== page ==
Spend or Save? Five Ways to Make the Most of Your Tax Refund

ABA offers consumer tips for putting tax refunds to good use

Apr 14, 2014, 11:31 ET from American Bankers Association

WASHINGTON, April 14, 2014 /PRNewswire-USNewswire/ -- As tax season comes to a close, approximately three-in-four taxpayers will receive a refund from the IRS.  While millions of Americans eagerly await their reimbursement check from Uncle Sam, the American Bankers Association has highlighted five tips for making the most of their tax refund.

"Using your tax windfall wisely can start you on the path to long-term financial stability," said Frank Keating, ABA president and CEO.  "Before you splurge on a vacation or a 60-inch LED HDTV, it's important to honestly evaluate your financial situation and consider investing the refund in your financial future instead." 

Below are ABA's key tips for consumers looking to put their tax refund to good use:

  • Save for emergencies.  Open or add to a high-yield savings account that serves as an "emergency fund." Ideally, it should hold about three-to-six months of living expenses in case of sudden financial hardships like losing your job or having to replace your car.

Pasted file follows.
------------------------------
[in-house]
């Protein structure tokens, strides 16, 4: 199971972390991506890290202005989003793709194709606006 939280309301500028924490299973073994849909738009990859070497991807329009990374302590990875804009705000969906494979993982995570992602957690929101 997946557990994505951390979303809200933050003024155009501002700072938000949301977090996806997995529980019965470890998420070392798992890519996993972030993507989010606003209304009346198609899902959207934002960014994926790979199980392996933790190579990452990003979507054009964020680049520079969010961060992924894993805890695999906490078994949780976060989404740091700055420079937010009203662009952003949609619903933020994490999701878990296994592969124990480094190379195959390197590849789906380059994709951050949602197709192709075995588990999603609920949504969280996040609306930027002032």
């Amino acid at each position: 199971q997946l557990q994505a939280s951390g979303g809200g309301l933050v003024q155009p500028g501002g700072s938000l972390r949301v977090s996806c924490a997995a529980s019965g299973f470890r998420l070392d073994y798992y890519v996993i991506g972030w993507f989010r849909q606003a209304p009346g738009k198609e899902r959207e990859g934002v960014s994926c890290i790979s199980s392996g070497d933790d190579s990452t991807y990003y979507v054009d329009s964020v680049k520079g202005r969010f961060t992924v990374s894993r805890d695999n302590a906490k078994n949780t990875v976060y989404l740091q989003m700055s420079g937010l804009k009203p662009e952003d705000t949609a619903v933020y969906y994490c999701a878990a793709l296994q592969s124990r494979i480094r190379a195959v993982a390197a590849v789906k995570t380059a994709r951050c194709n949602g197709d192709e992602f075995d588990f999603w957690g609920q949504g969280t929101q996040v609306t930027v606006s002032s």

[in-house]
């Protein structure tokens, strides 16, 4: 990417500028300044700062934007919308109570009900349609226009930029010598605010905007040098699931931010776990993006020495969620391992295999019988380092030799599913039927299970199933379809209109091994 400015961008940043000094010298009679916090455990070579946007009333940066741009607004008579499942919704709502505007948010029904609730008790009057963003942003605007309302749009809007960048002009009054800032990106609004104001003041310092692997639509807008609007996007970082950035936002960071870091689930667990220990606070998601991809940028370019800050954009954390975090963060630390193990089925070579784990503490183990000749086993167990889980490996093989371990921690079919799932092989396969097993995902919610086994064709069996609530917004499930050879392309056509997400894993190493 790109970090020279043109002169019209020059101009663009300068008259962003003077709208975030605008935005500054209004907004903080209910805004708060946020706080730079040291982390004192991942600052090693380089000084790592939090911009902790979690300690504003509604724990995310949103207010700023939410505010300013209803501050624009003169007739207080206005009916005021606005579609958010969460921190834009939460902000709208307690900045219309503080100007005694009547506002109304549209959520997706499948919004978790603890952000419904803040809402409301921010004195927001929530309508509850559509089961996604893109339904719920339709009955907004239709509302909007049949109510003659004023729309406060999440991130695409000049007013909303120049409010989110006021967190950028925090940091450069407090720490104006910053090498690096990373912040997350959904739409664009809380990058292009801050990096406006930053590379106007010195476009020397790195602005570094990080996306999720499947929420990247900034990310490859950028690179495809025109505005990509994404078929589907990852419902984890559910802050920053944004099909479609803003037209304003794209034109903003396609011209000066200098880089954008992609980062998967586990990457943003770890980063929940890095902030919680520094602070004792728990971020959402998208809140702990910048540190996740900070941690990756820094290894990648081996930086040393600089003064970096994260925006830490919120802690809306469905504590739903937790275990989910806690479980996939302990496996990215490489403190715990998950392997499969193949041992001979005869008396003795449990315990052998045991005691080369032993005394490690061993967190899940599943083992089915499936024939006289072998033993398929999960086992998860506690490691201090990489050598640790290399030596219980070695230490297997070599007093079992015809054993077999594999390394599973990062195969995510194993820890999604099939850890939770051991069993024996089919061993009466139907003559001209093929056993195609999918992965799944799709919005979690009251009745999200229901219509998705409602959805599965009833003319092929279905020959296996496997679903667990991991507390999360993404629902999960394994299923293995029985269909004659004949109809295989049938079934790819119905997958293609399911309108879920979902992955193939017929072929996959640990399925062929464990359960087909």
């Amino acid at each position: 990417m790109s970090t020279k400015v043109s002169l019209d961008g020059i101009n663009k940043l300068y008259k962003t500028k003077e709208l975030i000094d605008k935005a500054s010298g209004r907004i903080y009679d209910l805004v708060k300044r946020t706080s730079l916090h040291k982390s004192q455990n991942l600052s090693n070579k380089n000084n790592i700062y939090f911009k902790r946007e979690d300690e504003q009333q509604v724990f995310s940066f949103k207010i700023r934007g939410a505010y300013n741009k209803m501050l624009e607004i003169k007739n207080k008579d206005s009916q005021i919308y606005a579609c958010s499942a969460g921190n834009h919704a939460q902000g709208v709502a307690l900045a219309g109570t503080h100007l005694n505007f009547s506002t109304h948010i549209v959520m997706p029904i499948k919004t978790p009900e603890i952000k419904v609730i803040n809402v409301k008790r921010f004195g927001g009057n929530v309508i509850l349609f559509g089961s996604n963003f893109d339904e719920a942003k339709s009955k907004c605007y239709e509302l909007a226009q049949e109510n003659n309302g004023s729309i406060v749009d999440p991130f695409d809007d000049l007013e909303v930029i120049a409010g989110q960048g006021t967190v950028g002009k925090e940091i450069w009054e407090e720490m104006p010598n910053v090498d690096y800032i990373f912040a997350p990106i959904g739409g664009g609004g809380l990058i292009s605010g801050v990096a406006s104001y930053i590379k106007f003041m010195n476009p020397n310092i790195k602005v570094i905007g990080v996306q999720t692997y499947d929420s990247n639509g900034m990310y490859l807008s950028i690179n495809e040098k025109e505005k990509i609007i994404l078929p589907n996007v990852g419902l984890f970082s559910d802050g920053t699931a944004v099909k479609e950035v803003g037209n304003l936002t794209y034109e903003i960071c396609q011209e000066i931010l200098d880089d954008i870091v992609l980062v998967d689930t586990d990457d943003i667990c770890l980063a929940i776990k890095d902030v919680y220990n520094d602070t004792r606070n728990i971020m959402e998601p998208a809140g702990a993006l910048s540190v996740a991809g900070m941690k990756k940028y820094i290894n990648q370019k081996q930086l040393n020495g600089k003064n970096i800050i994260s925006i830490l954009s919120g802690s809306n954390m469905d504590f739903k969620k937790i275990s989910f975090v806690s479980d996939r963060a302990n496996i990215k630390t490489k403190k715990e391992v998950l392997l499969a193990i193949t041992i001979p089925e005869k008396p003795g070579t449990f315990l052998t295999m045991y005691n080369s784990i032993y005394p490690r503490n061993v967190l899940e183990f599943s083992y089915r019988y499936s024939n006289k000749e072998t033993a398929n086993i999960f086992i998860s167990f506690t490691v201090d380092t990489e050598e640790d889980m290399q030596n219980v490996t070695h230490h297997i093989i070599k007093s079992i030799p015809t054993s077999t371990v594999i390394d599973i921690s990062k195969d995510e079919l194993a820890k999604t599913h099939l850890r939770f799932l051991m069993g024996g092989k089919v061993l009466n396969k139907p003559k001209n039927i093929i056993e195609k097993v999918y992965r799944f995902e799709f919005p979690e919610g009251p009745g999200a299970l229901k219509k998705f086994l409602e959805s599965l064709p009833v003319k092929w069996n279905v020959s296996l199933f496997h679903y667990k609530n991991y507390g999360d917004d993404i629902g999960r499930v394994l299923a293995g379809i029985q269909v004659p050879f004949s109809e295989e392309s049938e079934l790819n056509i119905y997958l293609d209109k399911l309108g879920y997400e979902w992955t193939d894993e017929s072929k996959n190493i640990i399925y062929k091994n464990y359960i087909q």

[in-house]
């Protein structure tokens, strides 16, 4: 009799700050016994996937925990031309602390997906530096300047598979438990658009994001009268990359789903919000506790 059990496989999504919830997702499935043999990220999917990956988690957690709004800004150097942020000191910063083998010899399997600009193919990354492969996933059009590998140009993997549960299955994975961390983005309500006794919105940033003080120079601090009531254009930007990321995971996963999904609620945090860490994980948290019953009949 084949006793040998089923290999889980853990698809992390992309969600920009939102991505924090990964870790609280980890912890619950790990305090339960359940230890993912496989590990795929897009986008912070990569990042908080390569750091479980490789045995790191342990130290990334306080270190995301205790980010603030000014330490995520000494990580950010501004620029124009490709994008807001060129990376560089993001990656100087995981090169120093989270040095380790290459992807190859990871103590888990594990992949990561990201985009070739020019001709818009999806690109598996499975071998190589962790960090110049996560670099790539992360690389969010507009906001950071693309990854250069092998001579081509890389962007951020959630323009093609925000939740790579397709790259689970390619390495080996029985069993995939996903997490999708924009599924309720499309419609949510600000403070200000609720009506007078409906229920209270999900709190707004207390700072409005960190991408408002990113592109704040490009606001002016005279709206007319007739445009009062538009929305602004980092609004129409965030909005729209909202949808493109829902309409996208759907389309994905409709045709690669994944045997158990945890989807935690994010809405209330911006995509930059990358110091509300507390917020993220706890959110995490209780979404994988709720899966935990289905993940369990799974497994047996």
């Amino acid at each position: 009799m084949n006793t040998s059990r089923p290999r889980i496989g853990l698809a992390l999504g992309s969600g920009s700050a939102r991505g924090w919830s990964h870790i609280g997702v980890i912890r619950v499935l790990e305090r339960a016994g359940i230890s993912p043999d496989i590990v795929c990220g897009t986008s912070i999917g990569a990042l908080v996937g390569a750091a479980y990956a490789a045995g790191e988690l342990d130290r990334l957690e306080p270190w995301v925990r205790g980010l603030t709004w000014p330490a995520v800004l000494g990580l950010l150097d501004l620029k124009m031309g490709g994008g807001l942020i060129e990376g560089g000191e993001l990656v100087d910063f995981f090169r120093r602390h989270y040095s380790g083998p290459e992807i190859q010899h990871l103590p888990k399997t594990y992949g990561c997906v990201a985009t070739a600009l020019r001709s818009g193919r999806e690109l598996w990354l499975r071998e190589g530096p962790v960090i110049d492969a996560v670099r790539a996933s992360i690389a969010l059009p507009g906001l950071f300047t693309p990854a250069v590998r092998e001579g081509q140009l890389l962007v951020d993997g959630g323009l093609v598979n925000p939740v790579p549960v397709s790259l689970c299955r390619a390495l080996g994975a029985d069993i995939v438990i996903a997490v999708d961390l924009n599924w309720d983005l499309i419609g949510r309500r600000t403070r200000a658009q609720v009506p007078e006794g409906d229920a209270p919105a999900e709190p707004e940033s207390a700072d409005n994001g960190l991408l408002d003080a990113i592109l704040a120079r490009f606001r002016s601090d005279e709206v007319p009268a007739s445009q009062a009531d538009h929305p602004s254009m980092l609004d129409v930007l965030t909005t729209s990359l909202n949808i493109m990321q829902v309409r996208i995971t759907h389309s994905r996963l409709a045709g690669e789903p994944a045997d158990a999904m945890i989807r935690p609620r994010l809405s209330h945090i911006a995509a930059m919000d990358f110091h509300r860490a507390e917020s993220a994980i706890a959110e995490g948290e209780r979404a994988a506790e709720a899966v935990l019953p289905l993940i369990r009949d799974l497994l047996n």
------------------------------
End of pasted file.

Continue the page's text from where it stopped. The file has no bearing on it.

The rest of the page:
• Pay off debt.  Pay down existing balances either by chipping away at loans with the highest interest rates or eliminating smaller debt first.
  • Save for retirement. Open or increase contributions to a tax-deferred savings plan like a 401(k) or an IRA.  Where can you get one?  Your bank can help set up an IRA, while a 401(k) is employer-sponsored.
  • Put it toward a down payment.  The biggest challenge that most first-time home buyers face is coming up with enough money for a down payment. If you intend to buy a new home in the near future, putting your tax refund toward the down payment is a smart move.
  • Invest in your current home.  Use your refund to invest in home improvements that will pay you back in the long run by increasing the value of your home.  This can include small, cost-effective upgrades like energy-efficient appliances that will pay off in both the short and long term. If you have more substantial renovations in mind, your bank can help with a home equity line of credit (HELOC).

For more consumer tips and resources on topics such as mortgages, credit cards, protecting your identity and saving for college, visit ABA's recently launched consumer website—ABA.com/Consumers.

SOURCE American Bankers Association